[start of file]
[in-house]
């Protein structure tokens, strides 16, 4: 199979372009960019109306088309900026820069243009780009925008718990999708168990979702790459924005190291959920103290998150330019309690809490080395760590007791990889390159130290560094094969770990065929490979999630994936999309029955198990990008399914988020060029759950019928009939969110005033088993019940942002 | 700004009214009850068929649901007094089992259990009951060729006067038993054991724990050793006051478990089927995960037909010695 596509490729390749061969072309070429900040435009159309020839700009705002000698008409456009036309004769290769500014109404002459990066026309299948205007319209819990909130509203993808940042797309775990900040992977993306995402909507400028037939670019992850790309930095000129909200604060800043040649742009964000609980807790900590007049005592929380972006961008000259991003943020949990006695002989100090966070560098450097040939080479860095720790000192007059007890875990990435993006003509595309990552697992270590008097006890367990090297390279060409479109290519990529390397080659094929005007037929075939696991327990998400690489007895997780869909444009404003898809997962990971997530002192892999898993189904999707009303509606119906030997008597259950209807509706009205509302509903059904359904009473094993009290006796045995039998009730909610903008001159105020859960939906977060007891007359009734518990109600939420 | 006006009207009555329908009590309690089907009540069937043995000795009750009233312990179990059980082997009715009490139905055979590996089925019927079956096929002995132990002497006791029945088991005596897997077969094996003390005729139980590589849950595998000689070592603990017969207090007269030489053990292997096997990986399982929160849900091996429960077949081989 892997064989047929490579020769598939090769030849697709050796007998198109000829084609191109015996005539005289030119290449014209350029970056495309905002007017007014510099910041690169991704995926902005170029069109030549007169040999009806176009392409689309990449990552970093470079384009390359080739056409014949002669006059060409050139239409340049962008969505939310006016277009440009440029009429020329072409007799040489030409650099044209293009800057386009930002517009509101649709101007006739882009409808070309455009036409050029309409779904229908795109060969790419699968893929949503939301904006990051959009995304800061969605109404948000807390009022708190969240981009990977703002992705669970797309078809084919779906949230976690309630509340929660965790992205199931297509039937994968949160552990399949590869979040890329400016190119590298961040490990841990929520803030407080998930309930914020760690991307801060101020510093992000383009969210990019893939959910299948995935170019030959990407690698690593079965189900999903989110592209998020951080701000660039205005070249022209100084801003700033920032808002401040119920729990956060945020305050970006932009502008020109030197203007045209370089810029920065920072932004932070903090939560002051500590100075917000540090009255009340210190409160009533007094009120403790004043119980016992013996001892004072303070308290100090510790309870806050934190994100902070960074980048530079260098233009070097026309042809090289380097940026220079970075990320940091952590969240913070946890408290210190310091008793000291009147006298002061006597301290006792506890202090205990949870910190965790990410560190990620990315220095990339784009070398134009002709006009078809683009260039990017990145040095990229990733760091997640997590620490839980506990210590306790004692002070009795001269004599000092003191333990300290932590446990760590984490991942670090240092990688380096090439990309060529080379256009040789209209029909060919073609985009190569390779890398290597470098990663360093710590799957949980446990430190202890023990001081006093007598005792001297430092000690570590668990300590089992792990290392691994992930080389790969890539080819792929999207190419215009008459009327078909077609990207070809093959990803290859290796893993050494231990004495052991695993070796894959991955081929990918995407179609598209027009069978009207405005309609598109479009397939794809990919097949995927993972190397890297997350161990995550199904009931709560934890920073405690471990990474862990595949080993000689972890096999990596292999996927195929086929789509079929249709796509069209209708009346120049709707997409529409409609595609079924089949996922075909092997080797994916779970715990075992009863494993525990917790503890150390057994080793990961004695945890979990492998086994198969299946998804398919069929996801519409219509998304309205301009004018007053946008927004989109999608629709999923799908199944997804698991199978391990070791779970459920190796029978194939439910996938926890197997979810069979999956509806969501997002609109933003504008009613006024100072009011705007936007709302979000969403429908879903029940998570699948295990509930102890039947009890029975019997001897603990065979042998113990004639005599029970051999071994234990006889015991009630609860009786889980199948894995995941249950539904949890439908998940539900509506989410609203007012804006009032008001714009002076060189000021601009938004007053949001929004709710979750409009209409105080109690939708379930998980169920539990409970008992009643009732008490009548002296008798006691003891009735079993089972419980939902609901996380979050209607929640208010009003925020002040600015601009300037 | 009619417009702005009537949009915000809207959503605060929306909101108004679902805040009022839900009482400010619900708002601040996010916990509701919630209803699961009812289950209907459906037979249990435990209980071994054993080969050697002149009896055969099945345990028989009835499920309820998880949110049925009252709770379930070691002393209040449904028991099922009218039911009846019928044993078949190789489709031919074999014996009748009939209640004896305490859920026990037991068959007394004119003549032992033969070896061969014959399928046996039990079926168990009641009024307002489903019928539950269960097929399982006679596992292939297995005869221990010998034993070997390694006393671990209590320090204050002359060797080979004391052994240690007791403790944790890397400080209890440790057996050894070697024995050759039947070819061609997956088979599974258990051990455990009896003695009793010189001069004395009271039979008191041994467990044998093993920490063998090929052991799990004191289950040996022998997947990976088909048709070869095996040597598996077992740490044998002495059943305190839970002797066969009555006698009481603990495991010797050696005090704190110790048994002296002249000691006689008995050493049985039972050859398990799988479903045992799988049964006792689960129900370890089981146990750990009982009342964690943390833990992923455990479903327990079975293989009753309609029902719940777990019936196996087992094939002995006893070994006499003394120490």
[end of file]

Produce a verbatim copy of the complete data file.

[in-house]
């Protein structure tokens, strides 16, 4: 199979372009960019109306088309900026820069243009780009925008718990999708168990979702790459924005190291959920103290998150330019309690809490080395760590007791990889390159130290560094094969770990065929490979999630994936999309029955198990990008399914988020060029759950019928009939969110005033088993019940942002 | 700004009214009850068929649901007094089992259990009951060729006067038993054991724990050793006051478990089927995960037909010695 596509490729390749061969072309070429900040435009159309020839700009705002000698008409456009036309004769290769500014109404002459990066026309299948205007319209819990909130509203993808940042797309775990900040992977993306995402909507400028037939670019992850790309930095000129909200604060800043040649742009964000609980807790900590007049005592929380972006961008000259991003943020949990006695002989100090966070560098450097040939080479860095720790000192007059007890875990990435993006003509595309990552697992270590008097006890367990090297390279060409479109290519990529390397080659094929005007037929075939696991327990998400690489007895997780869909444009404003898809997962990971997530002192892999898993189904999707009303509606119906030997008597259950209807509706009205509302509903059904359904009473094993009290006796045995039998009730909610903008001159105020859960939906977060007891007359009734518990109600939420 | 006006009207009555329908009590309690089907009540069937043995000795009750009233312990179990059980082997009715009490139905055979590996089925019927079956096929002995132990002497006791029945088991005596897997077969094996003390005729139980590589849950595998000689070592603990017969207090007269030489053990292997096997990986399982929160849900091996429960077949081989 892997064989047929490579020769598939090769030849697709050796007998198109000829084609191109015996005539005289030119290449014209350029970056495309905002007017007014510099910041690169991704995926902005170029069109030549007169040999009806176009392409689309990449990552970093470079384009390359080739056409014949002669006059060409050139239409340049962008969505939310006016277009440009440029009429020329072409007799040489030409650099044209293009800057386009930002517009509101649709101007006739882009409808070309455009036409050029309409779904229908795109060969790419699968893929949503939301904006990051959009995304800061969605109404948000807390009022708190969240981009990977703002992705669970797309078809084919779906949230976690309630509340929660965790992205199931297509039937994968949160552990399949590869979040890329400016190119590298961040490990841990929520803030407080998930309930914020760690991307801060101020510093992000383009969210990019893939959910299948995935170019030959990407690698690593079965189900999903989110592209998020951080701000660039205005070249022209100084801003700033920032808002401040119920729990956060945020305050970006932009502008020109030197203007045209370089810029920065920072932004932070903090939560002051500590100075917000540090009255009340210190409160009533007094009120403790004043119980016992013996001892004072303070308290100090510790309870806050934190994100902070960074980048530079260098233009070097026309042809090289380097940026220079970075990320940091952590969240913070946890408290210190310091008793000291009147006298002061006597301290006792506890202090205990949870910190965790990410560190990620990315220095990339784009070398134009002709006009078809683009260039990017990145040095990229990733760091997640997590620490839980506990210590306790004692002070009795001269004599000092003191333990300290932590446990760590984490991942670090240092990688380096090439990309060529080379256009040789209209029909060919073609985009190569390779890398290597470098990663360093710590799957949980446990430190202890023990001081006093007598005792001297430092000690570590668990300590089992792990290392691994992930080389790969890539080819792929999207190419215009008459009327078909077609990207070809093959990803290859290796893993050494231990004495052991695993070796894959991955081929990918995407179609598209027009069978009207405005309609598109479009397939794809990919097949995927993972190397890297997350161990995550199904009931709560934890920073405690471990990474862990595949080993000689972890096999990596292999996927195929086929789509079929249709796509069209209708009346120049709707997409529409409609595609079924089949996922075909092997080797994916779970715990075992009863494993525990917790503890150390057994080793990961004695945890979990492998086994198969299946998804398919069929996801519409219509998304309205301009004018007053946008927004989109999608629709999923799908199944997804698991199978391990070791779970459920190796029978194939439910996938926890197997979810069979999956509806969501997002609109933003504008009613006024100072009011705007936007709302979000969403429908879903029940998570699948295990509930102890039947009890029975019997001897603990065979042998113990004639005599029970051999071994234990006889015991009630609860009786889980199948894995995941249950539904949890439908998940539900509506989410609203007012804006009032008001714009002076060189000021601009938004007053949001929004709710979750409009209409105080109690939708379930998980169920539990409970008992009643009732008490009548002296008798006691003891009735079993089972419980939902609901996380979050209607929640208010009003925020002040600015601009300037 | 009619417009702005009537949009915000809207959503605060929306909101108004679902805040009022839900009482400010619900708002601040996010916990509701919630209803699961009812289950209907459906037979249990435990209980071994054993080969050697002149009896055969099945345990028989009835499920309820998880949110049925009252709770379930070691002393209040449904028991099922009218039911009846019928044993078949190789489709031919074999014996009748009939209640004896305490859920026990037991068959007394004119003549032992033969070896061969014959399928046996039990079926168990009641009024307002489903019928539950269960097929399982006679596992292939297995005869221990010998034993070997390694006393671990209590320090204050002359060797080979004391052994240690007791403790944790890397400080209890440790057996050894070697024995050759039947070819061609997956088979599974258990051990455990009896003695009793010189001069004395009271039979008191041994467990044998093993920490063998090929052991799990004191289950040996022998997947990976088909048709070869095996040597598996077992740490044998002495059943305190839970002797066969009555006698009481603990495991010797050696005090704190110790048994002296002249000691006689008995050493049985039972050859398990799988479903045992799988049964006792689960129900370890089981146990750990009982009342964690943390833990992923455990479903327990079975293989009753309609029902719940777990019936196996087992094939002995006893070994006499003394120490």